Update: LAFARGE published 9M-18 results this week, with higher-thanexpected after tax loss in Q3-18. We have increased our loss after tax estimate for 2018E to NGN9.12 billion (from NGN4 billion) to adjust for the miss in Q3, and as we look for lower net profit in Q4 than previously expected. We believe the group will deliver its first profit in two years in 2019E, wherein we expect finance charges will be some way lower compared to 2018E. But that aside, the short-term outlook for both Nigeria and the South Africa cement markets is conservative from the viewpoint of economic activities. And while the ongoing restructuring/turnaround activities across the group appear to be yielding little results, the associated costs remain elevated, with continued negative pass-through to margins and profitability.
Volume growth in 2019; eyes on turnaround programme and Ghana: Economic activities do not appear likely to improve significantly in Nigeria and South Africa (SA) in 2019, from 2018. And we believe it was for this reason that LAFARGE’s management was cautionary about its cement demand growth expected in both markets during the recent conference call. Management, however, noted that the ongoing turnaround programmes will provide the group with some room to improve on volume and close the gaps – which has existed in recent years – with the markets. Volume is also expected to gain support from Ghana – where management said the result from test exports from Nigeria was positive – with a target 80% utilization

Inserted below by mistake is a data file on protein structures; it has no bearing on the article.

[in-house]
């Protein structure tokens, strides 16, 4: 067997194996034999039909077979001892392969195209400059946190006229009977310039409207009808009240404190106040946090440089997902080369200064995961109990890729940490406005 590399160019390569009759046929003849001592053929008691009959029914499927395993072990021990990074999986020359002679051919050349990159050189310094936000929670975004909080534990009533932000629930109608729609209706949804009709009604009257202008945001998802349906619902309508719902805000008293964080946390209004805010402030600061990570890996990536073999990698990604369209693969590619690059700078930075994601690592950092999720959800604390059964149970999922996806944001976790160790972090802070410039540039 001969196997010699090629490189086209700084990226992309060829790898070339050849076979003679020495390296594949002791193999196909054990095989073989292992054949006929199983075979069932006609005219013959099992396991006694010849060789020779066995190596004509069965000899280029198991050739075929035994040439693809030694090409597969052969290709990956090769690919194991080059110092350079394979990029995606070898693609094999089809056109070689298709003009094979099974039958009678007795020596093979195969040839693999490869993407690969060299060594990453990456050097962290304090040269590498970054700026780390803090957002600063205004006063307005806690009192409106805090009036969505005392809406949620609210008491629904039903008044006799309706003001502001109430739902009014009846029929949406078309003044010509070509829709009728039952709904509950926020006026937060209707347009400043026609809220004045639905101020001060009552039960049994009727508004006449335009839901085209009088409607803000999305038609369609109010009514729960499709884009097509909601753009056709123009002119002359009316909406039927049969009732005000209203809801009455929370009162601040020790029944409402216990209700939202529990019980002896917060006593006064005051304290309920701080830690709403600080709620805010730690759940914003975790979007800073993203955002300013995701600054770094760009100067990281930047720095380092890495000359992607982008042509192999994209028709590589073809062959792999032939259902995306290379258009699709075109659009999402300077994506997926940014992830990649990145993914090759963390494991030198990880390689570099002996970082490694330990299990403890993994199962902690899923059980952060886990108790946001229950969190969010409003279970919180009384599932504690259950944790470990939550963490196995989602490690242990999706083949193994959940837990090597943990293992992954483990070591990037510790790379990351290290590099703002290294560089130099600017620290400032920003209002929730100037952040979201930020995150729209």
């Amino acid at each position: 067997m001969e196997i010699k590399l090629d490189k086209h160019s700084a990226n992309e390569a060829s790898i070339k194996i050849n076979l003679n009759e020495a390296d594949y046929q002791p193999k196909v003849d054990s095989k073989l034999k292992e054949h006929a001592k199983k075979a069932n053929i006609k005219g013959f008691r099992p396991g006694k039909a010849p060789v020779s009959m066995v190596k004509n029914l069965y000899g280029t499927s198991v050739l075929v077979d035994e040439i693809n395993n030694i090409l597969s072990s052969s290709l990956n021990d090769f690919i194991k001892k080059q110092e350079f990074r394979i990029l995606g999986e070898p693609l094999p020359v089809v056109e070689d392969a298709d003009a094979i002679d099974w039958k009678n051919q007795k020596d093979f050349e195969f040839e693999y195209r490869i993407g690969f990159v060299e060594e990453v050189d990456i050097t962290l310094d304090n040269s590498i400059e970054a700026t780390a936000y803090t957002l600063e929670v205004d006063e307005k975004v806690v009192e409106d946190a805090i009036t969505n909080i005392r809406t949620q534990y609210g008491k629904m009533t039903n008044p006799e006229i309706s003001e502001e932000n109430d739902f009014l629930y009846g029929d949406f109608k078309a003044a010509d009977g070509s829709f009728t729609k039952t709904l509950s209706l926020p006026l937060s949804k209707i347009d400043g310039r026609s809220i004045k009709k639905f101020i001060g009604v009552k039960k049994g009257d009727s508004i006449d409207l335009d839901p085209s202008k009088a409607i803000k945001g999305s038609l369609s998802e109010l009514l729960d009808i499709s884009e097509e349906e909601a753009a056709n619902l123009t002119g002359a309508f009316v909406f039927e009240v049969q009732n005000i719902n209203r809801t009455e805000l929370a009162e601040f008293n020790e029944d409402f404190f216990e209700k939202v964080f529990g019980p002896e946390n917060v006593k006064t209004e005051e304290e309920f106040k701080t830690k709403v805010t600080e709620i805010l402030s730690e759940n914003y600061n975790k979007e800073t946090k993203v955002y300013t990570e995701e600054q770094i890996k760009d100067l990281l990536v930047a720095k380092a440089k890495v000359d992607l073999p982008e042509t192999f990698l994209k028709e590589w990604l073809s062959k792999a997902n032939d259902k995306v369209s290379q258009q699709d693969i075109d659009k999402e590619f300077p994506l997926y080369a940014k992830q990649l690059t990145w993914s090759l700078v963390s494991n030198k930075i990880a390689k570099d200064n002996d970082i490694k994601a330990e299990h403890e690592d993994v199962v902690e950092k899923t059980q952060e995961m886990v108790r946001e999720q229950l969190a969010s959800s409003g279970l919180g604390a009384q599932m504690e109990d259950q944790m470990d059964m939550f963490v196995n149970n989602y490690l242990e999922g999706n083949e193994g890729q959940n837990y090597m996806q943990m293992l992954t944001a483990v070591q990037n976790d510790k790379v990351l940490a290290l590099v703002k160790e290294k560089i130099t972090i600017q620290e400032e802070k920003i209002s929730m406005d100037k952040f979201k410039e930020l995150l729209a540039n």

rate from the 670kmts grinding station billed to commence production next month.
Price, restructuring costs, and margins: Management guided to a price erosion trend that started in Nigeria in Q3 (-c.6% y/y). Management expects the price to stabilize in the market from the seasonally strong dry season (between Q4-18 and April 2019) but noted that price movement will be positively correlated with the state of the economy. Management said it increased price in SA by 14% q/q in Q3, with a stable outlook.
SAP and restructuring costs accruing from Nigeria (+38% in 9M-18) are expected to start reducing as SAP go live from January 2019. In SA where there are still some grounds to cover, the costs will probably remain elevated. Overall, we expect cost reduction from the entire restructuring/turnaround activities to be more impactful on margins from 2020E.
Rights issue (RI), debt restructuring, FX risk: From the timeline provided by management, we expect to see the impact of the approved RI on both earnings and balance sheet from 2019E. Both the substitution of expensive short-term debts with equity and the restructuring of USD loans (from USD308 million to USD293 million, maturity extended to 7.5 years, and with a 2-year moratorium on both interest and principal effective September 2018) should moderate finance cost. That said, we believe the outstanding USD debt is underlined by FX risk in a possibly volatile 2019 environment.
Strong price upside, but with a caution: On our DCF-derived TP of NGN27.05/s, LAFARGE’s stock offers 29% potential upside – and expected the total return of 36% after incorporating 2018E dividend yield of 7%. However, we maintain HOLD rating. The group has consistently disappointed with its ability to grow revenue and maintain a stable margin, amidst a highly leveraged balance sheet (with high FX risk).